We are all unique – one-of-a-kind. And we approach grief in our own personal ways. There is no right or wrong. But acknowledge that the feelings exist and find your own way to cope - whether it is by talking with others, praying, journaling, reading, gardening, or knitting.

“To get through the hardest journey we need take only one step at a time, but we must keep stepping.” Chinese Proverb

Grief is not a onetime event. You don’t know how long it will last and what it will be like. There will be ups and downs affecting all aspects of your world - creating uncertainty and questions. Find support whether it is close friends or one of the many grief support groups in the area.

“Grieving is about relearning how to be ourselves and to live meaningfully again, carrying the pain of missing those we mourn... It is also often about personal growth, living in fuller appreciation of what we previously took for granted, and embracing enduring meanings.” Thomas Attig

A death of a loved one affects us in many personal ways. But at some time, when you are ready, explore how the loss is redefining who you are, your dreams for the future and how you can create a new sense of normalcy.

As we age, we will experience the loss of loved ones. We will cope and move on. And as Thomas Attig points out we will meet the most difficult challenge “making the transition from loving in presence to loving in separation.”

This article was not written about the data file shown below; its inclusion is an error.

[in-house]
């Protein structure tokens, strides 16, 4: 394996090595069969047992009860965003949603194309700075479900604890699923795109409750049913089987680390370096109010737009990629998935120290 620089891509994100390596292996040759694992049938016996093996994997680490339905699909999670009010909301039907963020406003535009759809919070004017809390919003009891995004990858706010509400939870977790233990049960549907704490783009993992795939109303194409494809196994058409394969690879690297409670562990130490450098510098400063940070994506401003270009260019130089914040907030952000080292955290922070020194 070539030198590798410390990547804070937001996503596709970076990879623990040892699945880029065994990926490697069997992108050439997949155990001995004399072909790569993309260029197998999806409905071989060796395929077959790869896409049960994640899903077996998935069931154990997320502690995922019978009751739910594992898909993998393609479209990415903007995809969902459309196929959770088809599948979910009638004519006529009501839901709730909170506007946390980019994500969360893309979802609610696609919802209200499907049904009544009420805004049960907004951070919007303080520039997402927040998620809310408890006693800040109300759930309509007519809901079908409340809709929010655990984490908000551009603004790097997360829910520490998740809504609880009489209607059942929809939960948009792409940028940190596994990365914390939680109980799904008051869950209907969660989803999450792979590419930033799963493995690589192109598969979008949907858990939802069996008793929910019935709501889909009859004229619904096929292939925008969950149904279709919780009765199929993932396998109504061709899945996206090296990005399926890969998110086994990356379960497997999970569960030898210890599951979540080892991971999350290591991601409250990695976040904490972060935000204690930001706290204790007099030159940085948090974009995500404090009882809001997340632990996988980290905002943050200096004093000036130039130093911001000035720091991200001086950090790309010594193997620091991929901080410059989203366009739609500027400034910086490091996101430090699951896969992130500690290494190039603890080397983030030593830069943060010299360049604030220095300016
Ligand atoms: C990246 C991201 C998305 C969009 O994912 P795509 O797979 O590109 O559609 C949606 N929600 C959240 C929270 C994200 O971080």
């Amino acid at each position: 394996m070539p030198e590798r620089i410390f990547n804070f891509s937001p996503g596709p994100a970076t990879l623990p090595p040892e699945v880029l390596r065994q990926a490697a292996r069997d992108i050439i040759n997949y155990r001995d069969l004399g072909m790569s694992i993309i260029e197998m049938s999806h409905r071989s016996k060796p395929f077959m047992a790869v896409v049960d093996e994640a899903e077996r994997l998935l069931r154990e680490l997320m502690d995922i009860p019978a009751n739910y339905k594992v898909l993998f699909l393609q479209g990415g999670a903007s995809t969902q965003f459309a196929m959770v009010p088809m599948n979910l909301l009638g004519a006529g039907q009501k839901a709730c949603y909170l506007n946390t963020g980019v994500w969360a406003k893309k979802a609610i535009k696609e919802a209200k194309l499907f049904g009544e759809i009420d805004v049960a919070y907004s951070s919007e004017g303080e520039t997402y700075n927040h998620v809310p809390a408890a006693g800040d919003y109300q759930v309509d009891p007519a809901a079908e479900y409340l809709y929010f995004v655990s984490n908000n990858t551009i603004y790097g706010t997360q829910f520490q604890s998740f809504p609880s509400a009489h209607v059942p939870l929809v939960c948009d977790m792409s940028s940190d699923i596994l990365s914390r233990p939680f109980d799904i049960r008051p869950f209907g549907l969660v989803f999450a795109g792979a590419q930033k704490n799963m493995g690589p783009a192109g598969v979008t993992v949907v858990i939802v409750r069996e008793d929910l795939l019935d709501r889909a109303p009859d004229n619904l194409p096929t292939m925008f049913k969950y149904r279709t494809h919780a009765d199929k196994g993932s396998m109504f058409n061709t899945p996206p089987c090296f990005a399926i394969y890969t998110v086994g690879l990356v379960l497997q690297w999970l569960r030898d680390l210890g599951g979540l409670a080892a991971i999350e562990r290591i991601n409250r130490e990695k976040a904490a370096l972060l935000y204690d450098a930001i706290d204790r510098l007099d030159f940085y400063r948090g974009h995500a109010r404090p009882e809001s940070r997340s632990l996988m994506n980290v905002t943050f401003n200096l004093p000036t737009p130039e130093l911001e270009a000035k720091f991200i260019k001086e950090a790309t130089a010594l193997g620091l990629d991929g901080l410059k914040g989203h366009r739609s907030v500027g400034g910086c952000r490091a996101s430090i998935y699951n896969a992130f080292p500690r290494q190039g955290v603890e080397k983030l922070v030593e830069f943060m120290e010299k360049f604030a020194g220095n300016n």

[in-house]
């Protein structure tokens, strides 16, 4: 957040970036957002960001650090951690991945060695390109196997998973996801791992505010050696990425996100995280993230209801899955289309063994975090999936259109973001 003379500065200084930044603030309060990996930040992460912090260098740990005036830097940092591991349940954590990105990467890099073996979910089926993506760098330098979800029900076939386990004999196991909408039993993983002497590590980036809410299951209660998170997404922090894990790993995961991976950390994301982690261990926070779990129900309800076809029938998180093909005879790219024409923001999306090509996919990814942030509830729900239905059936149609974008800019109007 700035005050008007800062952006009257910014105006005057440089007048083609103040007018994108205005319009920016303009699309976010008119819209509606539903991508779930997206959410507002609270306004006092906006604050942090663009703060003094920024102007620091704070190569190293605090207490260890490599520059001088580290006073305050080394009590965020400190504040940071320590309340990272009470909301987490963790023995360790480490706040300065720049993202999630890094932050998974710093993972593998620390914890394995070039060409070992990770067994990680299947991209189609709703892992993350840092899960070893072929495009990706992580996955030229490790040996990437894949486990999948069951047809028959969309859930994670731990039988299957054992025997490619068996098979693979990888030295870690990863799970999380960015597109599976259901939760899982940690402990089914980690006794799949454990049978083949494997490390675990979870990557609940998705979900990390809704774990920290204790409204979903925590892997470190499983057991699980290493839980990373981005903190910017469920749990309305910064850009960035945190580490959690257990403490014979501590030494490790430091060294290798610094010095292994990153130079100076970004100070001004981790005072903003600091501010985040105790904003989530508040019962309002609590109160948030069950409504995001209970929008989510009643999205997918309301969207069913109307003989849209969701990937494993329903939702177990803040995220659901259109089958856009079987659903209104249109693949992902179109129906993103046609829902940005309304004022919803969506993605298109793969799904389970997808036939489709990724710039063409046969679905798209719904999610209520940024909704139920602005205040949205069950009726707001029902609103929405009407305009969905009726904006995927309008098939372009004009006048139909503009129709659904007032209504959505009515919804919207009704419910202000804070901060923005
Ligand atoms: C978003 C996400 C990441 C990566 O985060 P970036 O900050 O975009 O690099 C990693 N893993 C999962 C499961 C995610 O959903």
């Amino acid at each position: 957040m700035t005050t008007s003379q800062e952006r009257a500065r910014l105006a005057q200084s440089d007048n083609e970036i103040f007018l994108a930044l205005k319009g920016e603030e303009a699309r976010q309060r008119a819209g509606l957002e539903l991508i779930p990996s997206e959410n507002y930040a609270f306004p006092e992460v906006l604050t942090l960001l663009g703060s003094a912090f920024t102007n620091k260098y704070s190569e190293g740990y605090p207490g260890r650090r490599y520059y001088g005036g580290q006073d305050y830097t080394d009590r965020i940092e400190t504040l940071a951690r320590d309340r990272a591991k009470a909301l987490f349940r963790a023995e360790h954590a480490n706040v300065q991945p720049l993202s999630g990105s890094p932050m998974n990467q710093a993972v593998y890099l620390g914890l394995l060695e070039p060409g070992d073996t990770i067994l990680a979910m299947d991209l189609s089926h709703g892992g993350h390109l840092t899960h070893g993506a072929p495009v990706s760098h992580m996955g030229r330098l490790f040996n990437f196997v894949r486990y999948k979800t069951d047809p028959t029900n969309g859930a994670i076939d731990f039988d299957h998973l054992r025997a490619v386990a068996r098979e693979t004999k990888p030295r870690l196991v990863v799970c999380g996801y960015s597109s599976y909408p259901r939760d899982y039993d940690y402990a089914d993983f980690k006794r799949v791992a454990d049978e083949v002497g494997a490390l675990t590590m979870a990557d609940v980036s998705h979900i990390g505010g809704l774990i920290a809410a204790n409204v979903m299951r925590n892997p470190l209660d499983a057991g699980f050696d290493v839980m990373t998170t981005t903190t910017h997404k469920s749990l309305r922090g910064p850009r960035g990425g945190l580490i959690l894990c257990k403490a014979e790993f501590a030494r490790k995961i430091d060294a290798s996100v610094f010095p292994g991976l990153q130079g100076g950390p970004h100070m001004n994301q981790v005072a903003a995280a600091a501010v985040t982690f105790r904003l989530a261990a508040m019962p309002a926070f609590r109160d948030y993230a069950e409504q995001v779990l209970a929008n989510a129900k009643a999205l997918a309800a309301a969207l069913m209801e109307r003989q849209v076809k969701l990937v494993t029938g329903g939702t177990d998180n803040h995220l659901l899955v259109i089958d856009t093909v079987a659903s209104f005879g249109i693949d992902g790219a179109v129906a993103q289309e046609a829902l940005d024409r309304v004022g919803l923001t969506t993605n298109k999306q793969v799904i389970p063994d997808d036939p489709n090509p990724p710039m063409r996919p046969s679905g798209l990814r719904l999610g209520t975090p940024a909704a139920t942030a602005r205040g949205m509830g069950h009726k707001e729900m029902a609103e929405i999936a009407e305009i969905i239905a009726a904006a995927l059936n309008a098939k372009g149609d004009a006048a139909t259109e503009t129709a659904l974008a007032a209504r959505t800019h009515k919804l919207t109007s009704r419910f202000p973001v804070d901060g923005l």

Recently, I have received unsolicited text messages, one claiming I had “won” a $1000 gift certificate from Best Buy. And several emails from two friends asking me to check out a crazy video on an attached website (their contact lists had been hijacked). But delete them. They are examples of “phishing” - an attempt to direct you to a fake website that may contain malware and viruses designed to infect your phone or computer and steal personal information. So always beware. And for those of you, who haven’t fallen to the lure of electronic communication, see what you are missing!

Tonight at the Center, the Strawberry Mountain Band will be playing their “get up out of your seat” country music. Then next Tuesday on the 12th, Martin and Friends will be performing for your listening and dancing pleasure. The doors open at 6:00, music starts at 7:00 and you’ll be home before the lights go out. Everybody is welcome and donations are suggested.

More folks than I expected knew “Film Noir” was the name of the film style combining crime dramas with dark, stylized imagery. (And the randomly selected winner of a free Saturday Breakfast is JoAnn Brace.) But instead of watching a crime drama, you can watch a golf tournament practically every weekend on one of the major TV networks. But it wasn’t always that way. For this week’s “Remember When” question which player - who won his first championship at the 1958 Masters - is credited with helping to establish golf as a compelling television event? Email your answer to the mcseniorcenter@gmail.com, call 541-296-4788 or include it with a membership in the Bay Hill Country Club and Lodge, in Orlando, Florida.

Well, it has been another week, trying to shake the butter from the cream. Until we meet again, as Dr, Seuss advised “Just be who you are and say what you feel because those who mind don’t matter and those who matter don’t mind”.